We are waking up to a beautiful morning, 25 knots of wind, a following sea and just an hour of foul tide before approaching Pentland Firth.
Perfect timing by an excellent captain and crew!
Pelican is rolling gently, 260 tonnes of ship just powered by the staysail and doing six knots.
I’m loving this, but sadly, it’s too much to stomach for some, so science has to wait until the green drains out of the last faces and the sea state goes down to moderate.
11:30, rounding Duncansby Head with the staysail and topsail and a freshening wind, and with calmer seas now the tide is with us.
The dedicated cetacean survey finished without a single sighting, but still provides valuable ‘absence’ data to the Seawatch Foundation.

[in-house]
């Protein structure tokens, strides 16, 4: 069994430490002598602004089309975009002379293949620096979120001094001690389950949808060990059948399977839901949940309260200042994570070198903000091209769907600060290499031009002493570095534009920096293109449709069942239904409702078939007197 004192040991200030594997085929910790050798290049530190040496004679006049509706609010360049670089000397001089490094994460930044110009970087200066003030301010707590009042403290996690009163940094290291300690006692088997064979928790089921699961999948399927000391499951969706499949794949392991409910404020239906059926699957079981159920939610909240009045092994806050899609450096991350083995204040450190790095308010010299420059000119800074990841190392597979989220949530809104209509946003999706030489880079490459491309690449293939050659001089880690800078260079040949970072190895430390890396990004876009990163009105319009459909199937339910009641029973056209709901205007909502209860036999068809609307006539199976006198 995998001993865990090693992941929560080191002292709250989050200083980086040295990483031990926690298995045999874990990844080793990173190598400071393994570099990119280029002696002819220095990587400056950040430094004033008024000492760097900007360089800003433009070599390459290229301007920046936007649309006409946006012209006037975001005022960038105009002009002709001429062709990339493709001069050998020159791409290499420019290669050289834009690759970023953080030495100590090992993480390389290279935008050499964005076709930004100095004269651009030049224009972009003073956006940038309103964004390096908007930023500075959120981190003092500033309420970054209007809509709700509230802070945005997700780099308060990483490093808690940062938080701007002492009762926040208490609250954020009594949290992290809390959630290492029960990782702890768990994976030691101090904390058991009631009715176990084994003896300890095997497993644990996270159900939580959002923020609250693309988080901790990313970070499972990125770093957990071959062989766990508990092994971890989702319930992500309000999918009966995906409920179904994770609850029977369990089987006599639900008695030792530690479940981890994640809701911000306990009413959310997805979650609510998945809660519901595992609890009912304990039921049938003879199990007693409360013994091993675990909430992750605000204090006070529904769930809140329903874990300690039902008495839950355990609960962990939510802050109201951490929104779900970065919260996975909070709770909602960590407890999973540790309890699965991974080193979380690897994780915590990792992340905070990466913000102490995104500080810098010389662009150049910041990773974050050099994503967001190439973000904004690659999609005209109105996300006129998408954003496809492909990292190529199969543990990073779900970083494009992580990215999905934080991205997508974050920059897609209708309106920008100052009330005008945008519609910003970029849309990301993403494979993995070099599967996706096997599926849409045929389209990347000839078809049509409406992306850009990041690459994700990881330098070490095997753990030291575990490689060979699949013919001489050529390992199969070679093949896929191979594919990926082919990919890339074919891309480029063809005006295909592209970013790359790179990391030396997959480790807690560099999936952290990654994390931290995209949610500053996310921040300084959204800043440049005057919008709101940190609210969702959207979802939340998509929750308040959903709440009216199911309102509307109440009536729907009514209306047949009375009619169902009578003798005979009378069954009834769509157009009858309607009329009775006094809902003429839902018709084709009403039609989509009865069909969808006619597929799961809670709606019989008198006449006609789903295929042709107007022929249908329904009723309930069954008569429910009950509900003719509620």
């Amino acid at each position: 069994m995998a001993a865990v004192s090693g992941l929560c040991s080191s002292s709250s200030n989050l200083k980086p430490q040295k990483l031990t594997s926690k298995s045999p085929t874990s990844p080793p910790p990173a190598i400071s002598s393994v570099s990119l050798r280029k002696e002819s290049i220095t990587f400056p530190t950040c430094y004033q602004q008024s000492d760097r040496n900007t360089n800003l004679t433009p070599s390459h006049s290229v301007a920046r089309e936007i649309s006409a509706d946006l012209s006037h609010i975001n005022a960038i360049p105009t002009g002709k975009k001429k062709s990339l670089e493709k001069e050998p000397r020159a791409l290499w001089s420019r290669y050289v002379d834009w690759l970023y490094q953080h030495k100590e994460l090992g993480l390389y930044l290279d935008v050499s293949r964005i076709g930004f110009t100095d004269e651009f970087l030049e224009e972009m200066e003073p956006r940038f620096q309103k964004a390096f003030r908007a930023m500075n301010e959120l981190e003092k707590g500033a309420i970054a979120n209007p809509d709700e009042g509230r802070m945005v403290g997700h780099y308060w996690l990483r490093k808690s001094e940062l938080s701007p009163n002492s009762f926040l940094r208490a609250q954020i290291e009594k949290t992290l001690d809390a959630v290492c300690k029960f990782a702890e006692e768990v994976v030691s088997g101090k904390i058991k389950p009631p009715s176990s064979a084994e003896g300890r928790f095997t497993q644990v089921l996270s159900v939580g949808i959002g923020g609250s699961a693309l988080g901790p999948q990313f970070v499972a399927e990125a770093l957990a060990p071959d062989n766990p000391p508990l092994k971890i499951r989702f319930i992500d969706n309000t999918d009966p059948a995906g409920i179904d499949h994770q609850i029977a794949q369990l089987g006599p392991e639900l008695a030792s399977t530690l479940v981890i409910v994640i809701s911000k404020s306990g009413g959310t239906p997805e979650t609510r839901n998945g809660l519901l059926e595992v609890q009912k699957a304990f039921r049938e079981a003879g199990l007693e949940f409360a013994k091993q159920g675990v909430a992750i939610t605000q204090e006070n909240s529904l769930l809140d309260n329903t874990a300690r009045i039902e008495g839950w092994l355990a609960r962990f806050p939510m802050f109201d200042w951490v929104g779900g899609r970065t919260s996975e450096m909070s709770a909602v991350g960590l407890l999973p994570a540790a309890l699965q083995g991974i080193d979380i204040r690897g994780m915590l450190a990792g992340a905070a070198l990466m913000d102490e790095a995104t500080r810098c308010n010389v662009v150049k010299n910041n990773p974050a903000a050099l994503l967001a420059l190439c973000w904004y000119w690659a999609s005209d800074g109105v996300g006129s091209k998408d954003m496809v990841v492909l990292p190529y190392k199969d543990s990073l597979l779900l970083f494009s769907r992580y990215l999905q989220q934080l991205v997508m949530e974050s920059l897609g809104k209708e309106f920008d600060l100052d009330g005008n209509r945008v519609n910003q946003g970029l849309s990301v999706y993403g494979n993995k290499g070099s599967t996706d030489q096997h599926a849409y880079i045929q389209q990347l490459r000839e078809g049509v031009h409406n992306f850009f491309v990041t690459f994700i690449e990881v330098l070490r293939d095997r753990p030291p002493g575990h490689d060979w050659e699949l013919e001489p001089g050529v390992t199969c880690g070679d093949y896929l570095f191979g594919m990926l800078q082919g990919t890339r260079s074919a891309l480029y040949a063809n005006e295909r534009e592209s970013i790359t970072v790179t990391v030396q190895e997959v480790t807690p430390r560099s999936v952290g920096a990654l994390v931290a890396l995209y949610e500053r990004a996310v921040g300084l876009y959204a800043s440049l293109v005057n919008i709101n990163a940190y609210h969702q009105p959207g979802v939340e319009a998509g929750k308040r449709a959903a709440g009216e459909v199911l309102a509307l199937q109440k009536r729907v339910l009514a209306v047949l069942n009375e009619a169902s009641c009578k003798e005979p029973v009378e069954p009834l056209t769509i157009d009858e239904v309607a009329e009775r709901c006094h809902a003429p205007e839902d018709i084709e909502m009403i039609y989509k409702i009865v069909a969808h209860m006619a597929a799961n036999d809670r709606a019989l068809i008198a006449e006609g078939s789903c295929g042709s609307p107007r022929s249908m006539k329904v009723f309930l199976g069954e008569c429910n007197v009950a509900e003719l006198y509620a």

After lunch, Mizzen Watch is on and I rotate from port lookout to a challenging stint at the helm in confined waters and then to starboard lookout.
The sun brings warmth between strong gusts and I enjoy watching the fulmars wheeling around the ship.
Fulmars have been wheeling around the ship all day and I enjoy watching their play with the wind and waves.
I read up about their history and discover that they share the common name ‘Mollymawk’ with another bird, the great albatross of the South.
Another beautiful sunset leading into a night under a lot of sail as the winds weaken …